Since the beginning of 2016 there has been a sharp spike in the number of extortion attempts against hospitals using ransomware – a form of malware that locks down sensitive files on a network and demands bitcoin payment for their unlocking. Yet while major cases so far have been contained to the US, security experts are now warning that location is no barrier to cybercrime and that NHS hospitals in the UK are just as vulnerable to hacking as their counterparts across the water.
The infection could come in the form of a socially-engineered invoice or a malware-ridden referral letter from a GP – the process would be quick, ruthless and potentially fatal for any patients caught in the middle.
UK hospitals 'are a prime target'
"UK hospitals are very vulnerable to ransomware attacks," Justin Harvey, chief security officer at Fidelis Cybersecurity told IBTimes UK. "Critically, they hold data that is so valuable, it would be worth paying out in a ransomware attack. Also, hospitals are part of the UK's critical infrastructure, making them a prime target for attackers who wish to cause maximum disruption to achieve their goals – whether that be for money or publicity.
"We must take note of what's happening around the world to get an indication of the next cyber threat that's likely to land on our door step," he added. "US hospital ransomware attacks and the Ukrainian power outage hack are prime examples of the methods and motivations that our hospitals and other critical infrastructure institutions need to protect against."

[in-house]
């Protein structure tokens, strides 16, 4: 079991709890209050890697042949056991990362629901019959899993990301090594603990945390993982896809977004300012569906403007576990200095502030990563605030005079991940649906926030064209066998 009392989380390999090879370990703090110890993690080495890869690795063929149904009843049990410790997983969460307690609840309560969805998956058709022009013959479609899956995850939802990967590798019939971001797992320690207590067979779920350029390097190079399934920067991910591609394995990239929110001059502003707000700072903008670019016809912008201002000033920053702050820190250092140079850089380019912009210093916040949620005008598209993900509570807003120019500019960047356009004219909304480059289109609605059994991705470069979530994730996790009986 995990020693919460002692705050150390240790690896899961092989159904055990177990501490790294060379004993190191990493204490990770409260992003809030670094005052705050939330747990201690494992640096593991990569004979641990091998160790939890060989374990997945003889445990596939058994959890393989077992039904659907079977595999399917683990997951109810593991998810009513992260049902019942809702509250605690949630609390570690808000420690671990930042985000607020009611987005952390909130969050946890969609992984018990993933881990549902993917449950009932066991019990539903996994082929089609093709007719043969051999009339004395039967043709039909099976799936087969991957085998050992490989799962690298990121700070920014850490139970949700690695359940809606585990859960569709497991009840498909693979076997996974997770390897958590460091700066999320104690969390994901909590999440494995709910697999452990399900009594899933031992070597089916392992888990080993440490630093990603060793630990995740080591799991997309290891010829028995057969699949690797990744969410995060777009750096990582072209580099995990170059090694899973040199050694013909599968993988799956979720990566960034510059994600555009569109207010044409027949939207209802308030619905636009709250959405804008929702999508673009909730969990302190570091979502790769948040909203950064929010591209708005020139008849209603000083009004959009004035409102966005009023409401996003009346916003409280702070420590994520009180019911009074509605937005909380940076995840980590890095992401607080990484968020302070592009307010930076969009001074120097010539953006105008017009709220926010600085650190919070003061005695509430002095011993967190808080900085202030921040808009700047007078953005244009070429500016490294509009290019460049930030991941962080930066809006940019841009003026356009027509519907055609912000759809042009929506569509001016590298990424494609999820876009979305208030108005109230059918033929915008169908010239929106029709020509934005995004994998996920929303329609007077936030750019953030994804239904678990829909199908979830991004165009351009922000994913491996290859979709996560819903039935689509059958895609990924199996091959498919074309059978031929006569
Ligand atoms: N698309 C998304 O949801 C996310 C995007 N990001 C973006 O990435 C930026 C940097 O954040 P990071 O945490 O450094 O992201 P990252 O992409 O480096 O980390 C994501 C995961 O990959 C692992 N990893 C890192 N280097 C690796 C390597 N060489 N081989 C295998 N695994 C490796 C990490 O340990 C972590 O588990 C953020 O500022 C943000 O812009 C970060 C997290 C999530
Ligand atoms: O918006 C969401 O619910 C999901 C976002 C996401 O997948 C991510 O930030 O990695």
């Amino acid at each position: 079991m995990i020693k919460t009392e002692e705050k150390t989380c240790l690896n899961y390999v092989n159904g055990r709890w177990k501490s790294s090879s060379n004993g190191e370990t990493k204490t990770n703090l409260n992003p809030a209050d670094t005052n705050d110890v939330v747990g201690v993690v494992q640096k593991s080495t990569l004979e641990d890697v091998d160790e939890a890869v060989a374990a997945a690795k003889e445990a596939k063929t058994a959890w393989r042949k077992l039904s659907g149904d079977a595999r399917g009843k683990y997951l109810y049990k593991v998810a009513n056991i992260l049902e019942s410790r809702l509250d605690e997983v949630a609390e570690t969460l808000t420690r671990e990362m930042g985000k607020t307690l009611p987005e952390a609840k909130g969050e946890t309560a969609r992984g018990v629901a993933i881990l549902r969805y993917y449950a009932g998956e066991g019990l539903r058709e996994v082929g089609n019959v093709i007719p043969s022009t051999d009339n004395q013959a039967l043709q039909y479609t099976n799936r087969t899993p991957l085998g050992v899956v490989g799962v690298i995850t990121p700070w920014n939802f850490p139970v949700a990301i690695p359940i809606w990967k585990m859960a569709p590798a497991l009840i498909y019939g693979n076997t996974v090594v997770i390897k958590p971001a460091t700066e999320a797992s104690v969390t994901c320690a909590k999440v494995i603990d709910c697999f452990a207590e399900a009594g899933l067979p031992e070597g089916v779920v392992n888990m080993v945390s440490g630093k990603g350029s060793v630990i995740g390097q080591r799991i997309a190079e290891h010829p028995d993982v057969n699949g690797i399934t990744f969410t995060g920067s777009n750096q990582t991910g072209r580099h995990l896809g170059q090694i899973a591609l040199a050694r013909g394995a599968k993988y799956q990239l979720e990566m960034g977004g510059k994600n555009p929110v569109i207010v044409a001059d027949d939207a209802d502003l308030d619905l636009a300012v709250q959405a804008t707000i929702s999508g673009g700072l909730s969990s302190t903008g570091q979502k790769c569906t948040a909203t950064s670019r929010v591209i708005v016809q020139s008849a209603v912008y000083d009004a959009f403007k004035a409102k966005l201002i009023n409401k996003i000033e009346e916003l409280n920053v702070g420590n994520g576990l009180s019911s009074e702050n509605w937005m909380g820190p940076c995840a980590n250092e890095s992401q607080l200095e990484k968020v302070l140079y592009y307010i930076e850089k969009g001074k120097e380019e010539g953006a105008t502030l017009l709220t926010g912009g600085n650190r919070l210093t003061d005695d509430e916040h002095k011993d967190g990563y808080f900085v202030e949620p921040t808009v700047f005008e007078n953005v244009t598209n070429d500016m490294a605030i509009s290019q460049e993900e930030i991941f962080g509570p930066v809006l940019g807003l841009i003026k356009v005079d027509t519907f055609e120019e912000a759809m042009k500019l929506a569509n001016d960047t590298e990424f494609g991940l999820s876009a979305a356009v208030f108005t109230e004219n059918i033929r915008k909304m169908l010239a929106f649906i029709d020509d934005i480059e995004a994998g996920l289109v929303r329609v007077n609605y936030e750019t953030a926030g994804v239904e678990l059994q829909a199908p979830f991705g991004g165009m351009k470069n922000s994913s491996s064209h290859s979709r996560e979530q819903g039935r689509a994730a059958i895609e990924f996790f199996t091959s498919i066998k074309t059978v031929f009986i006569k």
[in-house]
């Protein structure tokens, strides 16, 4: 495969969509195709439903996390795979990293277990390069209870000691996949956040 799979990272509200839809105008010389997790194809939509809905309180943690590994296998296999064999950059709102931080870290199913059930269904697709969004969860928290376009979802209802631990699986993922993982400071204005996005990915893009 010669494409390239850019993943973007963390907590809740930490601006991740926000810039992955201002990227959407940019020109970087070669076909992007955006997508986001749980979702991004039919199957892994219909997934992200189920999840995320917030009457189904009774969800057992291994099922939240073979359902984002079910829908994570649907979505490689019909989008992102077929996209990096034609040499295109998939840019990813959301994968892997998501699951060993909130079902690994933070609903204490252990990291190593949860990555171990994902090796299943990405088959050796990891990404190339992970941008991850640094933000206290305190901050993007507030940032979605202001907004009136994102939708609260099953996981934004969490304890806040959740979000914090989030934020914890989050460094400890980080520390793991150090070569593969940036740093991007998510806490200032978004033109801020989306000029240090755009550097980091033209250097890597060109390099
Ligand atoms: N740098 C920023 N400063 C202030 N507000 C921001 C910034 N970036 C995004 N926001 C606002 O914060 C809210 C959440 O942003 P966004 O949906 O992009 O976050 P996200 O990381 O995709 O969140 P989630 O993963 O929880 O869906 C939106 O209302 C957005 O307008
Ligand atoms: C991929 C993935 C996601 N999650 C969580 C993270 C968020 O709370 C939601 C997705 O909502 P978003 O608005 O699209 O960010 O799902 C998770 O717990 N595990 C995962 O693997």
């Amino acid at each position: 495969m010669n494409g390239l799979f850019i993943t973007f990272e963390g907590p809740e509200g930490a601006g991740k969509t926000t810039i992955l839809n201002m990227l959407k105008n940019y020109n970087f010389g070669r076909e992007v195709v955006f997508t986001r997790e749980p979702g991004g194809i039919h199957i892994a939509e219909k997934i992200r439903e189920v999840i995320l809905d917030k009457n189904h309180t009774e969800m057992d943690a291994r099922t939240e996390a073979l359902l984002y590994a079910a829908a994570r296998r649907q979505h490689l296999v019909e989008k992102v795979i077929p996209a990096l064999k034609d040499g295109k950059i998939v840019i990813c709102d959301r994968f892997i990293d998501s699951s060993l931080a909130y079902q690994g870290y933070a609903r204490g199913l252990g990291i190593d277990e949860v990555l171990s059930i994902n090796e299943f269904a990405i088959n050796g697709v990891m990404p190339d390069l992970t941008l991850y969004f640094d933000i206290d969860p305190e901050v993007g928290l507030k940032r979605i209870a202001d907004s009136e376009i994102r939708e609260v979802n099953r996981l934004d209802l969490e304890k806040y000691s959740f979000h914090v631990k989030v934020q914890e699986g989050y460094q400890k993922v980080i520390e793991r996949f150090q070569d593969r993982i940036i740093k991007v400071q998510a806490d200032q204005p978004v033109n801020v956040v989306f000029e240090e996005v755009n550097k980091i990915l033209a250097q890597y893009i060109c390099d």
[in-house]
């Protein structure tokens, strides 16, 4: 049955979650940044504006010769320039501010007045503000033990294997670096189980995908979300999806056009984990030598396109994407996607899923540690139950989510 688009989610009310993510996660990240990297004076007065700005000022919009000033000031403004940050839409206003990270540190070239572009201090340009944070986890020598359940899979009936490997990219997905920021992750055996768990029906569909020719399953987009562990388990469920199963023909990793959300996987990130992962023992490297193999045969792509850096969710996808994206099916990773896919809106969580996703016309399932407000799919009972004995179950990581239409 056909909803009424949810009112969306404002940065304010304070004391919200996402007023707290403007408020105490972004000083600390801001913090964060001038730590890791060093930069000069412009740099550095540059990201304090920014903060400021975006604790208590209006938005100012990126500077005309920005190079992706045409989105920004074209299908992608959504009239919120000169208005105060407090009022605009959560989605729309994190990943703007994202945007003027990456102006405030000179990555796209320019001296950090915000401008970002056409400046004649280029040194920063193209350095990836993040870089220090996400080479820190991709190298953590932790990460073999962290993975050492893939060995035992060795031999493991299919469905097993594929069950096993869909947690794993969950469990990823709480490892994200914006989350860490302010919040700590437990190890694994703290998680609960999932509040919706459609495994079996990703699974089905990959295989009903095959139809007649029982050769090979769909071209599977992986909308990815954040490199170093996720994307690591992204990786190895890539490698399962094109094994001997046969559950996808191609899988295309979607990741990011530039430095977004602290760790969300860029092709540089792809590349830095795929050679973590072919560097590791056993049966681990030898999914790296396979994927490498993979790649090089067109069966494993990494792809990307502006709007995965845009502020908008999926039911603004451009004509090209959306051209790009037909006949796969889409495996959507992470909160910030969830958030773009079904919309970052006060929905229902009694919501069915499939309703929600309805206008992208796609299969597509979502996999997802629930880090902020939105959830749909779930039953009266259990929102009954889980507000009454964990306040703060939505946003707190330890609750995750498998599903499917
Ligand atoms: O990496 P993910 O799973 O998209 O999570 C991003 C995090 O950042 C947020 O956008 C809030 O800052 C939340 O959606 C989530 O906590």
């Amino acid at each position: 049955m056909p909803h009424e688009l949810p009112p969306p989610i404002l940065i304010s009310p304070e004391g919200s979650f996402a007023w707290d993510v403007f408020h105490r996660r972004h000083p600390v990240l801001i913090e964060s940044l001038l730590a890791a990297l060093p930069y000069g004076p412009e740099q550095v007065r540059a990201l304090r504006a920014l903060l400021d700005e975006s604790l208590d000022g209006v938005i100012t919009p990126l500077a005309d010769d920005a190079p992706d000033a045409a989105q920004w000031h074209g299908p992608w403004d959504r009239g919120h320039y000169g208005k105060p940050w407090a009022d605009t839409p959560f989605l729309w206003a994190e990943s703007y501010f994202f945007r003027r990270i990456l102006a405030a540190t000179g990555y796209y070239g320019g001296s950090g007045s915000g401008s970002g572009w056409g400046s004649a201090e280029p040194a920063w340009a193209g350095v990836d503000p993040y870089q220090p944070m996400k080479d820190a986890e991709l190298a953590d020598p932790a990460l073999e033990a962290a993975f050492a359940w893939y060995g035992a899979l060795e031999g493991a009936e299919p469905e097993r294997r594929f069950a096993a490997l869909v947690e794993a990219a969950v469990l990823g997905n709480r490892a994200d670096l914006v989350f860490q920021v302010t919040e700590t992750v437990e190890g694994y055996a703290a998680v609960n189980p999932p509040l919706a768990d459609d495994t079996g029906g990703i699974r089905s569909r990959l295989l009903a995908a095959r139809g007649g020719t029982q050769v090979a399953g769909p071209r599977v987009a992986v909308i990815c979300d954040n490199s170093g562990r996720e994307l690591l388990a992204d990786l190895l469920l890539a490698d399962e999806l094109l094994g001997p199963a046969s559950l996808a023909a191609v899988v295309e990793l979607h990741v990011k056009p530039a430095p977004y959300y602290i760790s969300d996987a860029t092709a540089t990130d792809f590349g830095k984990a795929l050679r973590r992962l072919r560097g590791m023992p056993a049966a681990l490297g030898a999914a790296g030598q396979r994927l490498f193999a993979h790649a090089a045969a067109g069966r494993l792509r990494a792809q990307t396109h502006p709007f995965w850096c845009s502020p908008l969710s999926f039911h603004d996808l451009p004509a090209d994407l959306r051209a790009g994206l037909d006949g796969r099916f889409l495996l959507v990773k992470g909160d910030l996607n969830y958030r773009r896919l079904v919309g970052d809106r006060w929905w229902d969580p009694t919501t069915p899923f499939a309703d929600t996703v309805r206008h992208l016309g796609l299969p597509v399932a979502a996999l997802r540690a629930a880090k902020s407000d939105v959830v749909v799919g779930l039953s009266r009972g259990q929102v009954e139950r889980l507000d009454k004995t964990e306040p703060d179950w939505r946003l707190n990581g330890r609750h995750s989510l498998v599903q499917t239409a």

In the most recent incident, three separate hospitals in the US were forced to declare a state of emergency after being hit with a form of ransomware called Locky that hides in seemingly innocent email links and attachments. The victims were targeted by social engineering and, once the malware took hold, the hospitals were forced to process everything by hand on paper, severely hampering patient administration.
For the UK, security experts said the healthcare sector should take note, arguing the NHS will soon feel the effect of this rise in cybercrime. "The UK must be prepared for the inevitable – we will see a rise in ransomware attacks on our health system," asserted Stephen Love, security expert with IT firm Insight UK.
On 17 February this year, the Hollywood Presbyterian Medical Centre, located in the heart of Los Angeles, paid a significant $17,000 (£12,000) in bitcoin ransom to hackers who had infected its systems with ransomware.
This payment, security experts say, effectively set a precedent that cyber-extortion works. And indeed, since this case many more hospitals have been targeted for cash in copycat-style hacks.
In light of this, Catalin Cosoi, chief security strategist at security firm Bitdefender said that medical records are the new 'currency' among cybercriminals and that black market prices for these records on the dark web are "up to 10 times higher" than credit card numbers.